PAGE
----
Seth Godin on Comic Books (and life)

This is part of the Seth Godin on Story wiki to mark the 1,000th episode of the SMB podcast. Check out my chat with Seth or dive in below. The comments, highlights and affiliate links are mine.

In 1995, I spent some time around New York and Long Island. I was mostly sailing, but found time to dive into a comic shop near Huntingdon Harbour.

I came out with a book that blew my mind. It’s mentioned in the interview because –16 years later – Seth dug into it in Poke The Box.

In Understanding Comics, Scott McCloud explains not just how comic books work, but how life works.

The secret of the comics isn’t what you see in each frame. It’s the little gutter, the space in between the frames. Because the artist doesn’t draw it in, that space is left up to you. It pulls you in.

You create the narrative as the story moves along.

Go read some comics and you’ll see. Go ahead, I’ll wait.

One thing that most comic artists avoid is showing decisions. They show action, sure, and they show results, but they don’t show decisions (because it’s difficult to show) the hero or the villain making a choice.

And it’s this between-the-frame action that makes poking the box so powerful. Action is easy once you have a plan. Formulating a plan, however, is a rare and valuable skill.

Poke the Box (2011) – Seth Godin

Scott McCloud’s classic book on comics, Understanding Comics, explains a lot more than comics.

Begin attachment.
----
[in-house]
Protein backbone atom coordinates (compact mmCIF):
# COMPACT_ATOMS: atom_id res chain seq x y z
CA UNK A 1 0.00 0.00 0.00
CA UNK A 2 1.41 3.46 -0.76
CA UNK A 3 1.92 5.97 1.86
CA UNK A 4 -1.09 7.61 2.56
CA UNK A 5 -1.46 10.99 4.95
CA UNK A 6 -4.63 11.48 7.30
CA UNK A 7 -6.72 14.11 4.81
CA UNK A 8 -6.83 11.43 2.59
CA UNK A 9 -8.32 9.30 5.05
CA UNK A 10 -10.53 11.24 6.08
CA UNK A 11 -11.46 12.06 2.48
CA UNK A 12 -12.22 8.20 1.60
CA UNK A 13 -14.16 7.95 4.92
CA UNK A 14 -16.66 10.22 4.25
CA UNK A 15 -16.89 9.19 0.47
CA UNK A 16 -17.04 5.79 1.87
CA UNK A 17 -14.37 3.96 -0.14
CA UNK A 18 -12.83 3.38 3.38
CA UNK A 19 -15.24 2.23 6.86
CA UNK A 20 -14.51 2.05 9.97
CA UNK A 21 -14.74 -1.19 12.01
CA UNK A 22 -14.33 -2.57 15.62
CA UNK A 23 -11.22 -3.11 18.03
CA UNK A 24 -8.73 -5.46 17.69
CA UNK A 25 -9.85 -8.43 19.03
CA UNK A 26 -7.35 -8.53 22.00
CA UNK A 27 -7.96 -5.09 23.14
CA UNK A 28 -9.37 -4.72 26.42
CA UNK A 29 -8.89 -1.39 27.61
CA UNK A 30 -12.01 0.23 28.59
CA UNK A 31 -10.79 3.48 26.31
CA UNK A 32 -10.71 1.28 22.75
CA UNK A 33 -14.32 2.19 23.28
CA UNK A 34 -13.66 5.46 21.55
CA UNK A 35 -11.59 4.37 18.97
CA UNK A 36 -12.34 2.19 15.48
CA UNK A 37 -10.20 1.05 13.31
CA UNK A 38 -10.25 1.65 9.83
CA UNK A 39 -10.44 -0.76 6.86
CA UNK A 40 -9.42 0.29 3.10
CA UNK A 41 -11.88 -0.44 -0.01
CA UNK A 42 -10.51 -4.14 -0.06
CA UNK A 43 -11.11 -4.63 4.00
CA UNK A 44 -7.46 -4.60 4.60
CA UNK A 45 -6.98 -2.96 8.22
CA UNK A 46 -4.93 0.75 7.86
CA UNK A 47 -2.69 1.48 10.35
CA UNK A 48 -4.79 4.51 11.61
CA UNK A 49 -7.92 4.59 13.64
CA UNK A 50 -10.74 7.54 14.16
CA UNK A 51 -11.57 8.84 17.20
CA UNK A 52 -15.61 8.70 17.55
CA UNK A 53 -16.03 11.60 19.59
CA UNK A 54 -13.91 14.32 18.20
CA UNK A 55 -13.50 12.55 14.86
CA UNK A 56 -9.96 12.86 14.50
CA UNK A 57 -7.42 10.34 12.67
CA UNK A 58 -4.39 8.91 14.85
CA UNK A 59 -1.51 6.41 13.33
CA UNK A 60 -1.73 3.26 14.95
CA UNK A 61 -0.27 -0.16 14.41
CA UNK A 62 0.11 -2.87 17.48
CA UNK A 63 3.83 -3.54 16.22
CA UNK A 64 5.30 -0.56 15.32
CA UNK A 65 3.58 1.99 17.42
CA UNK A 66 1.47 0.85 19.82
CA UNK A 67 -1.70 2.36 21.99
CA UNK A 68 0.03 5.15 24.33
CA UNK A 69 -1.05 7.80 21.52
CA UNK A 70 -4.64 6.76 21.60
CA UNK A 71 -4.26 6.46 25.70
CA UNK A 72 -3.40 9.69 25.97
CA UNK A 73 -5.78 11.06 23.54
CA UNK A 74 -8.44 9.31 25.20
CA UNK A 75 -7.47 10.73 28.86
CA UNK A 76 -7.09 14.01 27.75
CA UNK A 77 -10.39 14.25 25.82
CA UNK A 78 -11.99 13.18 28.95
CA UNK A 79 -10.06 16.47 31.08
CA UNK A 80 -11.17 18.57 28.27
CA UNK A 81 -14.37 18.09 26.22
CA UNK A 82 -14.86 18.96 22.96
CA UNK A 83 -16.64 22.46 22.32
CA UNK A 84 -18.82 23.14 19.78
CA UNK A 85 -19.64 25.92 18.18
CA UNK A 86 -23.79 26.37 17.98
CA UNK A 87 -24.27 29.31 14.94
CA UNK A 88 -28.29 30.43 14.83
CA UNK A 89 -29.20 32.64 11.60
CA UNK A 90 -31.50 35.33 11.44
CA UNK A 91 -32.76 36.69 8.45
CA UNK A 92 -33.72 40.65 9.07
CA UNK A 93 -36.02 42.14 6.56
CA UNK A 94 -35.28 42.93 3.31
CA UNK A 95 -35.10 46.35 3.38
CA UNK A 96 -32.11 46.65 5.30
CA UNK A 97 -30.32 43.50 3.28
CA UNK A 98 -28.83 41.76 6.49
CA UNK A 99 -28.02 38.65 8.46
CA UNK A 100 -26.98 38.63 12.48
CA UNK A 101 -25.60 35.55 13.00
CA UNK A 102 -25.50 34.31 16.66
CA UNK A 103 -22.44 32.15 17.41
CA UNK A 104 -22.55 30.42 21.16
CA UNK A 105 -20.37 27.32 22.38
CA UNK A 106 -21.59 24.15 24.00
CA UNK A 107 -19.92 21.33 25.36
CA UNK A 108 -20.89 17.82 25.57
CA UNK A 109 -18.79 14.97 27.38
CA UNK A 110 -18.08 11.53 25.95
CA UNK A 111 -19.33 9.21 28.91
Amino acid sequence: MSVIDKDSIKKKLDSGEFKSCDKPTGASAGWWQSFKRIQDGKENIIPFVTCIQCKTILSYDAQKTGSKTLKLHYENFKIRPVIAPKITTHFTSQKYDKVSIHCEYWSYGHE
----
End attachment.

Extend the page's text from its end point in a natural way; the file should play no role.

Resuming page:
A key part of his thesis is that comic books work because the action takes place between the frames. Our imagination fills in the gaps between what happened in that frame and what happened in this frame, which means that we’re as involved as the illustrator and author are in telling the story.

Marketing, it turns out, works precisely the same way.

Marketing is what happens in between the overt acts of the marketer. Yes, you made a package and yes, you designed a uniform and yes, you ran an ad … but the consumer’s take on what you did is driven by what happened out of the corner of her eye, in the dead spaces, in the moments when you let your guard down.

Marketing is what happens when you’re not trying, when you’re being transparent, and when there’s no script in place.

Consumers are too smart for the frames. It’s the in-between-frames stuff that matters. And yet we marketers spend 103% of our time on the frames.

The two elements that must come together are: The story you can confidently tell and The worldview the buyer tells herself.

Whatcha Gonna Do with That Duck?: And Other Provocations (2013) – Seth Godin

 

See Also:

On Art | On Authenticity | On Humans | On IntangiblesOn Marketing | On Your Story | On Tension

 


 

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